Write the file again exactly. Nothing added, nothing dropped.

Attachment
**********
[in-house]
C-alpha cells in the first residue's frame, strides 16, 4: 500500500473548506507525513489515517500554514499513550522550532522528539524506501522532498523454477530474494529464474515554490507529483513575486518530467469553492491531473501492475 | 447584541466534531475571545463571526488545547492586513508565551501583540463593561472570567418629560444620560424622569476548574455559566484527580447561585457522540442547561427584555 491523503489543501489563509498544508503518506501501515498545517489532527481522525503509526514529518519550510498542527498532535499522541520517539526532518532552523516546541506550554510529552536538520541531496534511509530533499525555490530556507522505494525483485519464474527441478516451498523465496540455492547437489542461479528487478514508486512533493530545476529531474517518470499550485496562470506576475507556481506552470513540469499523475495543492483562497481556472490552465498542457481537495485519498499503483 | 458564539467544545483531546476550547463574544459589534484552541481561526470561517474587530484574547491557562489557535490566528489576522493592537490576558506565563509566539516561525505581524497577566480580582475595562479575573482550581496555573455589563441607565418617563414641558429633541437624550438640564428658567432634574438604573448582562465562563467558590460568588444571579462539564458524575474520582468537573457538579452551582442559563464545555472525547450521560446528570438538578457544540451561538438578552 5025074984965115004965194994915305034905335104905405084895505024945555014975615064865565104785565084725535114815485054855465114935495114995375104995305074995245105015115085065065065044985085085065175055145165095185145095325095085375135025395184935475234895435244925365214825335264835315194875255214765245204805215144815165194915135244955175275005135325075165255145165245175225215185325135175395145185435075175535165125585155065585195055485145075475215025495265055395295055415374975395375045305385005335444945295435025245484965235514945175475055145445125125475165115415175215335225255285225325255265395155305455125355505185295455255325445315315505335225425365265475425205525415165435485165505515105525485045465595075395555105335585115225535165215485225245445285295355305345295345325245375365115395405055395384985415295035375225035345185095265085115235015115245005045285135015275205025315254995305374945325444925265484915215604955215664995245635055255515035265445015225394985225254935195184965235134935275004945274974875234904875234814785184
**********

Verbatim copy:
[in-house]
C-alpha cells in the first residue's frame, strides 16, 4: 500500500473548506507525513489515517500554514499513550522550532522528539524506501522532498523454477530474494529464474515554490507529483513575486518530467469553492491531473501492475 | 447584541466534531475571545463571526488545547492586513508565551501583540463593561472570567418629560444620560424622569476548574455559566484527580447561585457522540442547561427584555 491523503489543501489563509498544508503518506501501515498545517489532527481522525503509526514529518519550510498542527498532535499522541520517539526532518532552523516546541506550554510529552536538520541531496534511509530533499525555490530556507522505494525483485519464474527441478516451498523465496540455492547437489542461479528487478514508486512533493530545476529531474517518470499550485496562470506576475507556481506552470513540469499523475495543492483562497481556472490552465498542457481537495485519498499503483 | 458564539467544545483531546476550547463574544459589534484552541481561526470561517474587530484574547491557562489557535490566528489576522493592537490576558506565563509566539516561525505581524497577566480580582475595562479575573482550581496555573455589563441607565418617563414641558429633541437624550438640564428658567432634574438604573448582562465562563467558590460568588444571579462539564458524575474520582468537573457538579452551582442559563464545555472525547450521560446528570438538578457544540451561538438578552 5025074984965115004965194994915305034905335104905405084895505024945555014975615064865565104785565084725535114815485054855465114935495114995375104995305074995245105015115085065065065044985085085065175055145165095185145095325095085375135025395184935475234895435244925365214825335264835315194875255214765245204805215144815165194915135244955175275005135325075165255145165245175225215185325135175395145185435075175535165125585155065585195055485145075475215025495265055395295055415374975395375045305385005335444945295435025245484965235514945175475055145445125125475165115415175215335225255285225325255265395155305455125355505185295455255325445315315505335225425365265475425205525415165435485165505515105525485045465595075395555105335585115225535165215485225245445285295355305345295345325245375365115395405055395384985415295035375225035345185095265085115235015115245005045285135015275205025315254995305374945325444925265484915215604955215664995245635055255515035265445015225394985225254935195184965235134935275004945274974875234904875234814785184